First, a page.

No, the Houthi movement in Yemen is not a proxy of Iran

Former US Secretary of State Mike Pompeo, in the last days of the Trump administration, designated the Ansar Allah movement in Yemen – colloquially known as Houthis – a terrorist organisation. This measure, combined with the ongoing US-supported Saudi war on Yemen, will only exacerbate the humanitarian crisis wracking that country. Not only is this designation slanderously false, it also obscures the culpability of US and Saudi Arabia for the calamity they have created in Yemen.

The new Biden administration, after intense criticism of this designation from human rights organisations, has moved to exempt aid groups, the United Nations agencies, the Red Cross and relief groups from this classification. Nevertheless, designating the Houthis as a ‘terrorist’ group increases the likelihood of famine in the stricken nation.

The Ansar Allah group (Supporters of God), are an armed organisation of Zaydi Shias, a minority denomination within Shia Islam. They are a Yemeni nationalist group, waging a campaign against the US-supported Saudi war since March 2015. The Saudis, having implemented a strict land, air and sea blockade of Yemen, have prevented food and medical supplies from reaching that country.

The Saudi war against Yemen has resulted in catastrophic conditions, where 80 percent of the population are dependent on some form of food aid. The medical system, already under strain from the casualties caused by Saudi bombing, collapsed under the combined weight of war and the impact of Covid-19.

The corporate media, when mentioning the Houthis, almost always preface their remark with ‘Iran-backed’, or ‘Iran-aligned’. This incessant repetition is intended to convince us of a falsehood that obscures the origins of the conflict – the Houthis are proxies of Iran. This lie, circulated by Saudi Arabia’s supporters and allies, falsely portrays this conflict as a regional proxy war. This misleading characterisation ignores the indigenous roots, and causes, of the Houthi rebellion against foreign domination.

The majority of Yemeni Muslims belong to the mainstream Sunni denomination. The Shia Zaydis, a minority in their own nation, are lazily lumped together with Shia-majority Iran in a simplistic formulation. This mischaracterises the Yemen conflict as a sectarian issue. The Houthis have legitimate political and economic grievances against the Saudi-imposed government of President Abdrabbuh Mansur Hadi. In fact, there are serious doctrinal disagreements between the official Shia ideology of Iran and Yemen’s Houthis.

Even if they wanted to, it would be a practical impossibility to establish an Iranian-style Shia theocracy in Yemen. The Houthis, while upholding Iran as an ideological template, have their own philosophy for dealing with Yemen’s problems. While much is exaggerated about the purported Iranian backing of the Houthis, Tehran’s influence on the group is actually quite limited.

What is important to note is that the Houthis are actively resisting the spread of Saudi-inspired Wahhabi extremism in Yemen. As Saudi influence grows in the region, the literalist and fanatical interpretation of Islam – as practiced in Saudi Arabia – also spreads. This Saudi soft power push is no secret; Riyadh’s finances enable it to publish and disseminate its version of fanatical religion around the world. The Houthis, as Shia adherents, are targeted by extremist groups as apostates and renegades.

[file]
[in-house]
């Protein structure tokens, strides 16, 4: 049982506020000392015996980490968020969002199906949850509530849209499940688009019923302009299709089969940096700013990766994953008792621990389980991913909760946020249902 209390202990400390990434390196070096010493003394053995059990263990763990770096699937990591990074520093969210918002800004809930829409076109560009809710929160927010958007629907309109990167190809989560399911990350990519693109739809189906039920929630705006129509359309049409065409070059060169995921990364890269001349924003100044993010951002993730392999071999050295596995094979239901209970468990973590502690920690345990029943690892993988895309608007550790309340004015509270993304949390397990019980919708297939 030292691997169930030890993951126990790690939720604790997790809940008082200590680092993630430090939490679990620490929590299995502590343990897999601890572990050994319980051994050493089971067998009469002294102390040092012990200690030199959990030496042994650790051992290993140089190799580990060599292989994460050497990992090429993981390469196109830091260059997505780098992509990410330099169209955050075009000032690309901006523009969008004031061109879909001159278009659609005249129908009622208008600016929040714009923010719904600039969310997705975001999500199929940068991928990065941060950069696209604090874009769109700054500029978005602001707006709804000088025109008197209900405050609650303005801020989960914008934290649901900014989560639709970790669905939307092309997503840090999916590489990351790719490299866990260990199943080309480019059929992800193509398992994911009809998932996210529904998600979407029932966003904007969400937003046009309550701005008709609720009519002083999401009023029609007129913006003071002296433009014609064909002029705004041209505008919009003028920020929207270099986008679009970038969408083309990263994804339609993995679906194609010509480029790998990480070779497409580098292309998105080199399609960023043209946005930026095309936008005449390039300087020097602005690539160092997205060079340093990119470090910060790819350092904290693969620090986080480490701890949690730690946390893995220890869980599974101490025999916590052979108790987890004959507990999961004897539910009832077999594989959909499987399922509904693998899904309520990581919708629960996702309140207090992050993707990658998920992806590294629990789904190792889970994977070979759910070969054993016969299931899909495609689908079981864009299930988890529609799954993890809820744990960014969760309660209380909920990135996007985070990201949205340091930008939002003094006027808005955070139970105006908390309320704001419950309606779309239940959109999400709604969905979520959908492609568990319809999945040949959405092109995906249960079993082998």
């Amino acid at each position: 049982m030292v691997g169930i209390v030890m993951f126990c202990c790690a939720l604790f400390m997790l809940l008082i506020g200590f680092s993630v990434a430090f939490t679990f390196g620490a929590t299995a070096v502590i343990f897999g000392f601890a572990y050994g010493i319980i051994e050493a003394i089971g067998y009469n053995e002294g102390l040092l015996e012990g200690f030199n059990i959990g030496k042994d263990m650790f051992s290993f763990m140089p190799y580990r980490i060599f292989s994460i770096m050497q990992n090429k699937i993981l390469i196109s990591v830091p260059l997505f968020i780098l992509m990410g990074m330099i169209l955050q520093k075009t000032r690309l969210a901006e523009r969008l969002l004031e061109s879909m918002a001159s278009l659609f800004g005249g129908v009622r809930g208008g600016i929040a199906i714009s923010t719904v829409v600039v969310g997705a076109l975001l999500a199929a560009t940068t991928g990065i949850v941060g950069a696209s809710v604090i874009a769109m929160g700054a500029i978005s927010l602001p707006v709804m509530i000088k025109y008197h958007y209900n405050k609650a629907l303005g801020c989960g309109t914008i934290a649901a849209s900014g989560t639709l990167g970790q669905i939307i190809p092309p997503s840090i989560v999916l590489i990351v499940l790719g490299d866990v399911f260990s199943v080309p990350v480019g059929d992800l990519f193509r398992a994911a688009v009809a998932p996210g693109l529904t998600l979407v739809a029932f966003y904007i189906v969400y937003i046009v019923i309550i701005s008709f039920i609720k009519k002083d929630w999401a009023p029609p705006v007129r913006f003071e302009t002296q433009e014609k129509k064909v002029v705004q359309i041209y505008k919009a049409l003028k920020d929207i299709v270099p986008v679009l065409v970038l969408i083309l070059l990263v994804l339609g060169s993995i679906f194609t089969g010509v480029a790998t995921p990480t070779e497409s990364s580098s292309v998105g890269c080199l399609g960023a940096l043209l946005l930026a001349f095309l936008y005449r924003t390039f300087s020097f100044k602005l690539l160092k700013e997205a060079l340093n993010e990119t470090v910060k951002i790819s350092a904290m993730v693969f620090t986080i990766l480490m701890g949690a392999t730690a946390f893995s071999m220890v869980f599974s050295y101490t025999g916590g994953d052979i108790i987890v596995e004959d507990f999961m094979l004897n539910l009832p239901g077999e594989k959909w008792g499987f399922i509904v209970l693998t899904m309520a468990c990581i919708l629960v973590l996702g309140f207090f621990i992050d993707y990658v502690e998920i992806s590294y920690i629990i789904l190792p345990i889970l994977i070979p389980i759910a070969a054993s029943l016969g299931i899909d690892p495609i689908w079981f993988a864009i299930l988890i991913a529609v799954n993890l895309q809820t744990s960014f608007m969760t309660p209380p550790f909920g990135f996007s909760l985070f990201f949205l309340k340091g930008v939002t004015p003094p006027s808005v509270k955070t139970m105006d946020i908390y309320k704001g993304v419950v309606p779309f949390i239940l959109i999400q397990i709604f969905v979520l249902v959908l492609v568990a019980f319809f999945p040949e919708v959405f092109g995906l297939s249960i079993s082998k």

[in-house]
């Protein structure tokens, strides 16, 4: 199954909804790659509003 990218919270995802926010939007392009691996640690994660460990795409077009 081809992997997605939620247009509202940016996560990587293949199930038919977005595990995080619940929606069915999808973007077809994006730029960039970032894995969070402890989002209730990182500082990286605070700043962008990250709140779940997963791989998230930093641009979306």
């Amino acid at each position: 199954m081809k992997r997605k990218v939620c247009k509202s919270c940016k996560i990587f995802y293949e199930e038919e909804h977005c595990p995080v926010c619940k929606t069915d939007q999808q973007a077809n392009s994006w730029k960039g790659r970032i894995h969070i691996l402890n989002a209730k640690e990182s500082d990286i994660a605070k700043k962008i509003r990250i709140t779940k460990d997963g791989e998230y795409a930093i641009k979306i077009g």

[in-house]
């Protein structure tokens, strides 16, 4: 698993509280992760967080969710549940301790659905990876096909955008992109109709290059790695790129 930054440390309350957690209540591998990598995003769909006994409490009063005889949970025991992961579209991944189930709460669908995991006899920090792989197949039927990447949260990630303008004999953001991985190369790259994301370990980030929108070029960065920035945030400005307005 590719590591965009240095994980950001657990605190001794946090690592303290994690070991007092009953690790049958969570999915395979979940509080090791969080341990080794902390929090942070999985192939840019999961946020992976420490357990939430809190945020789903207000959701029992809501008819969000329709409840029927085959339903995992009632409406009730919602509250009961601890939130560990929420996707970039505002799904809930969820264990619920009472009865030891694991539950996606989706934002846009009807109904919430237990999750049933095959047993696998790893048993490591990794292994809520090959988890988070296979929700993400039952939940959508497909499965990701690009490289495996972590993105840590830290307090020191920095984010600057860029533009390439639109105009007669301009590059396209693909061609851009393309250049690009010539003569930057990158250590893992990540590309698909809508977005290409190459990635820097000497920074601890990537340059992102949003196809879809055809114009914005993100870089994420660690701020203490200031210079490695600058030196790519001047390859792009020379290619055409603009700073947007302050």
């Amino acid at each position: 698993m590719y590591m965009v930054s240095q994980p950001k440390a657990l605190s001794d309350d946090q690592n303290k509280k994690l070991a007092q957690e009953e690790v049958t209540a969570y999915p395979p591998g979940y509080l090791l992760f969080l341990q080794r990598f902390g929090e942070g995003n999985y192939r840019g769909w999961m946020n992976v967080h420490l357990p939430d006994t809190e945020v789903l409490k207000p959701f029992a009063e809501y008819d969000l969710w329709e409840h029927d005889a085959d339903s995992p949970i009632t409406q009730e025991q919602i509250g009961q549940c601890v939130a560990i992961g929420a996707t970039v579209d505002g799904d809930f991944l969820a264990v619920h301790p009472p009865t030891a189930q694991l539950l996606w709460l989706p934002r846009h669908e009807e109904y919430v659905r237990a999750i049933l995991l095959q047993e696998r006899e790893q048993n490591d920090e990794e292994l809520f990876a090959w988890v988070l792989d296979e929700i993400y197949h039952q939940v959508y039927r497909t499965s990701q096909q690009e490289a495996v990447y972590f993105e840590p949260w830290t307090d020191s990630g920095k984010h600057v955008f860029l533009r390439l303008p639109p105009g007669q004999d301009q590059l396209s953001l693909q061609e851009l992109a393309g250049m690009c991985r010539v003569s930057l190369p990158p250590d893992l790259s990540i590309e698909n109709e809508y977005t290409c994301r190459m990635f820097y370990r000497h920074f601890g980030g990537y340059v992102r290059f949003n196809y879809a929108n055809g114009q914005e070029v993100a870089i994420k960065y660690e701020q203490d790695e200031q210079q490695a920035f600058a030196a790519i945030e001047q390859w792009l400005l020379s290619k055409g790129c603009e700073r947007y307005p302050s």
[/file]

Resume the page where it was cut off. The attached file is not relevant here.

In fact, the truly scandalous aspect of this attack on Yemen is the quiet but significant marriage of convenience between the Saudi forces with Al Qaeda fighters. The militants of Al Qaeda, a Sunni supremacist and fanatical organisation, have found a sympathetic ally in Saudi Arabia. Shared hostility to the Houthis and Yemeni nationalism have brought the US-supported Saudis and Al Qaeda together in Yemen.

This tacit alliance is not only known by policy makers in Washington, but is being actively encouraged. Al Qaeda militants, while formally denouncing their previous membership of that group, obtain American-made armaments as part of this de facto arrangement. Al Qaeda fighters have been deployed against the Houthis in further of US-Saudi objectives in Yemen.

The US-Saudi backed puppet government of President Hadi is currently aligned in a working alliance with Al Qaeda militants. While the United States is ostensibly committed to a ‘war on terror’ whose main objective is the elimination of Al Qaeda, Washington has a long history of allying with and encouraging Sunni supremacist militias in the Middle East.

The designation of the Houthis as a ‘terrorist’ group is actually a diplomatic victory for Saudi Arabia and its Al Qaeda associates. Placing the blame for the Yemen war squarely on the shoulders of Ansar Allah removes guilt for this conflict from the main culprits – the US, Saudi Arabia and its Gulf state allies. Whatever the stated intention of the Biden administration to remove this designation, we must exert maximum pressure to end US (and British) support for the Saudi offensive in Yemen.

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